Español para tontos

I am in the process of becoming a Spanish speaker. I never originally set out to learn this language. I actually avoided it during school, choosing instead to focus on French and dream of living in Paris someday, even though adults in my life swore up and down that if only I committed to learning to speak Spanish fluently, I’d be able to “write my own ticket” when it came to finding a job. (What does that even mean, by the way? and why was Spanish the missing link?) A few years after college, I did move to Paris just as I’d dreamed, under the impression that I would live there forever, become totally fluent in French, marry, have French kids… but it was as surprising to me as anything, after a year spent there, when I realized that I didn’t actually want to stay in France, that I missed the States and wanted to come back.

After coming home, and embarking on a ten-year series of peripatetic moves to NC, DC, Oregon, DC again, and Richmond, VA, I got a slightly harebrained notion that it was time to move to New York City at the age of 36. I was again as surprised as anything that I ended up meeting Jorge only a couple months after arriving in the city. I had pretty much sworn off the idea that I would ever find a partner in life — but I turned out to be wrong. As you know, if you have been reading this blog, Jorge is now my husband. Whose parents, incidentally, don’t speak much English. Whose extended family doesn’t speak any English. All of whom he and I will encounter in Mexico on a visit there sometime later this year.

The urgent pressure that I now feel to learn at least conversational Spanish before this impending visit has not seemed to hasten my progress. Far from it. I’ve been strangely very lax about this. It’s as if now that we’re married, I have my whole lifetime to learn Spanish — which I kinda do… but I kinda don’t. So far, I’ve managed to improve my comprehension somewhat; however, I still can only make limited conversation. Well, it’s actually more like I can only issue announcements about myself, like “I’m hungry,” or “I don’t like mayonnaise.” I cannot even express to someone just how much I detest mayonnaise, I can only manage a halfhearted “I don’t like it.” This must change.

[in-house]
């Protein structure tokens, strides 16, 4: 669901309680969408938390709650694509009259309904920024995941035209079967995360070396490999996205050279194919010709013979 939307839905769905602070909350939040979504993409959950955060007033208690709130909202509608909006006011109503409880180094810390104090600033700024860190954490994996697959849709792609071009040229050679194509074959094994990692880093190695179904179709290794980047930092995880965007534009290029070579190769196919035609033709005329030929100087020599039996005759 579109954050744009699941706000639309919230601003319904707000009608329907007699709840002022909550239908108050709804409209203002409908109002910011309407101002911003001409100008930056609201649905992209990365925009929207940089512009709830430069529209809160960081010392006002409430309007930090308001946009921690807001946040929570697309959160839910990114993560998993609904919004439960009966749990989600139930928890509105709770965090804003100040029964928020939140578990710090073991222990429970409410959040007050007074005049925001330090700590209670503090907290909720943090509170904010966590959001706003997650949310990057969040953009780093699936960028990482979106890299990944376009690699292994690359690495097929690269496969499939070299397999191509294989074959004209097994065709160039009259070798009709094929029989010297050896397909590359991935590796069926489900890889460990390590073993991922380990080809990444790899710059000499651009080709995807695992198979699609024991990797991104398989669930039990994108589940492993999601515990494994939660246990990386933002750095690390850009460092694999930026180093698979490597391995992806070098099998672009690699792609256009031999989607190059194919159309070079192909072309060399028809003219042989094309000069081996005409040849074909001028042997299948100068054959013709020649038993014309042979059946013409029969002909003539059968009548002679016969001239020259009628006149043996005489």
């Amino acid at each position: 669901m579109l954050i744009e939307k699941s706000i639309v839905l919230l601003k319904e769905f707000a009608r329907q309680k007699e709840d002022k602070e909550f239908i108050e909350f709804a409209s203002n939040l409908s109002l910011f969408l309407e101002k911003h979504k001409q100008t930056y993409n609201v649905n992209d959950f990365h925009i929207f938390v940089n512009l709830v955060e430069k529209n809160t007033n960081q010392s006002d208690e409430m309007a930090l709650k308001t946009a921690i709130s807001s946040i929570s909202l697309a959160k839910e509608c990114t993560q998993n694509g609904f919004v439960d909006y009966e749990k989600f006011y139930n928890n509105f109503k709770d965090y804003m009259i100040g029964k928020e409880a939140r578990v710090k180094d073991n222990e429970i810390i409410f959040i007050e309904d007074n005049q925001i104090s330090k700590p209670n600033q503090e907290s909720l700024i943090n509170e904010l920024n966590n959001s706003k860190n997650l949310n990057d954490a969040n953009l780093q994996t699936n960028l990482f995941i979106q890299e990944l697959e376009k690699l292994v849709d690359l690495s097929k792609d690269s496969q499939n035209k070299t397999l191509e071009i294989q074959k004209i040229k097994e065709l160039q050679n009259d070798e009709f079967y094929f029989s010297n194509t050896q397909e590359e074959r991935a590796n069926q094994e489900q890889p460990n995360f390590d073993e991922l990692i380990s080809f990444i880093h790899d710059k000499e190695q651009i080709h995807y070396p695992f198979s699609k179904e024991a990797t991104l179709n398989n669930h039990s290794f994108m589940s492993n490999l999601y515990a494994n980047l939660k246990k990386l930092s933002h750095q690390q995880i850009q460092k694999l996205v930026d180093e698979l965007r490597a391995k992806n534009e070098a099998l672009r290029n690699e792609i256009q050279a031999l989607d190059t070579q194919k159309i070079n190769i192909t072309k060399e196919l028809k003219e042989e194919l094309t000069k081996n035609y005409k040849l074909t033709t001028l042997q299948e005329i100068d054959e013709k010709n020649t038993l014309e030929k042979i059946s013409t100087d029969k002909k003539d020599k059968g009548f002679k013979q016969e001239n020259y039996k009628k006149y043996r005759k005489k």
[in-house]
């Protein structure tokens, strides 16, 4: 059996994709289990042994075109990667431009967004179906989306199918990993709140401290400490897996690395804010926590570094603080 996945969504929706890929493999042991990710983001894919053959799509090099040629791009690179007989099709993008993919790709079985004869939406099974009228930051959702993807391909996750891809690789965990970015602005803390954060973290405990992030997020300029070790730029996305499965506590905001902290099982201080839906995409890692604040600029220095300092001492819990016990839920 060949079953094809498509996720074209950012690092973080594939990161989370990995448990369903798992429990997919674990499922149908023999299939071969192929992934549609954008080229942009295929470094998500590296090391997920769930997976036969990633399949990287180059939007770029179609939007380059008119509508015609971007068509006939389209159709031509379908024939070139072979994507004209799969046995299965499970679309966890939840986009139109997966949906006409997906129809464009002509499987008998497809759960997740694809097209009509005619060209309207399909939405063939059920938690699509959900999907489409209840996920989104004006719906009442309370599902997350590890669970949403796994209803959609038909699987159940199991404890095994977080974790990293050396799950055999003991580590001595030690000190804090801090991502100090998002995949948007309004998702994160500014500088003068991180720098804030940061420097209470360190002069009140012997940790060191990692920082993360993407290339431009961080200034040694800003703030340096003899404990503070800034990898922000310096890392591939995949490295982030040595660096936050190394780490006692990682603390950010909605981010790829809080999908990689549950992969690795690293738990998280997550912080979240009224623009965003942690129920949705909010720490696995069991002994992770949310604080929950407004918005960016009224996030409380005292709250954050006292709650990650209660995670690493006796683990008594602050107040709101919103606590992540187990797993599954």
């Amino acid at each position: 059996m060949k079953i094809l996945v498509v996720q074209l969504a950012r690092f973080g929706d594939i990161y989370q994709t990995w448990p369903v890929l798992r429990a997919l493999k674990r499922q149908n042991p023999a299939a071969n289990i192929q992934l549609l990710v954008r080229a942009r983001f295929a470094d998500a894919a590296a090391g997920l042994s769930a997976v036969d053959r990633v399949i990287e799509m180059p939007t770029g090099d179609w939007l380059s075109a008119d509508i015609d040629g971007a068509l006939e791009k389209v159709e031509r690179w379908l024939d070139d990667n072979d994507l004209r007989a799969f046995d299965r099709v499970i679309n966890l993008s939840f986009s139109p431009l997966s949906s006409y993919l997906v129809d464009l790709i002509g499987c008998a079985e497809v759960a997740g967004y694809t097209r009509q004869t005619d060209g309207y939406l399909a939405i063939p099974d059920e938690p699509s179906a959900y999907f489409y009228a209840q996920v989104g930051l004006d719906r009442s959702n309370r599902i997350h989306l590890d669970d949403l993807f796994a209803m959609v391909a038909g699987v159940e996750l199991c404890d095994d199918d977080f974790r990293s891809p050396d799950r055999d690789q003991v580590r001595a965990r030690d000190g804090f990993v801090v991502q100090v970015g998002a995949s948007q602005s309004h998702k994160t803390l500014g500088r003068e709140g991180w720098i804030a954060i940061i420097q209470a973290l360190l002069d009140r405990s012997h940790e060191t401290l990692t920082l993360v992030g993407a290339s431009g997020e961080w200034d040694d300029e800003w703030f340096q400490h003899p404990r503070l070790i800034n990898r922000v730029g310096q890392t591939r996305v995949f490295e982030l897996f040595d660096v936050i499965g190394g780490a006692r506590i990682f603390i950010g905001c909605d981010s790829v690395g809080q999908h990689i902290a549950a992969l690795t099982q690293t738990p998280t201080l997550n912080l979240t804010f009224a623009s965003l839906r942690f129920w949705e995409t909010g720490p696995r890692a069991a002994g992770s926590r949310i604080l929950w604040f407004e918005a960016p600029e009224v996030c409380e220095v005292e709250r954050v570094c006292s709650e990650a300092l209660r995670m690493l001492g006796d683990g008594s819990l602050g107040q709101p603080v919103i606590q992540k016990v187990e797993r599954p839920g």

I am just not a stellar Spanish student. I haven’t been poring over lesson books, drilling grammar, or even practicing that often. What little I currently know, I have learned from coaxing Mexican recipes out of my mother-in-law, listening to music, watching telenovelas on Netflix, occasionally reading Spanish language news or magazine articles out loud, playing dominoes, and talking to Jorge.

Some Spanish words and phrases I do know. I tend to be more interested in learning vulgar or slang words.

It’s probably in my best interest to take a class, but again, I am surprised as anything to notice that the words have been seeping in all the same. As I had to force myself to do with French (and which worked), I’m just going to have to talk more, even though I feel I am much more coherent in written Spanish, thanks to Google Translate, Word Reference, and my general preference for collecting thoughts in writing as opposed to talking. I will eventually become a fluent Spanish speaker, I know, but, in the meantime, I’ll be clinging to these life rafts:

  • Coffee Break Spanish podcast episodes – this is a Spanish language podcast narrated by two Scottish people, a teacher and a learner. I unabashedly love this series and its cheesy theme song, which promises (and I quote): “No haggis here, I hope that’s fine, just a little Español online!”
  • TV shows: my current favorite is El Vato, but I also have been known to watch Celia and even Dueños del Paraiso.
  • A Spanish music Spotify playlist I created. I add songs to this pretty often – feel free to tune in!
  • Oh, and this amazing book: The Essential Cuisines of Mexico.  More on this in another post soon.

¡Hasta pronto!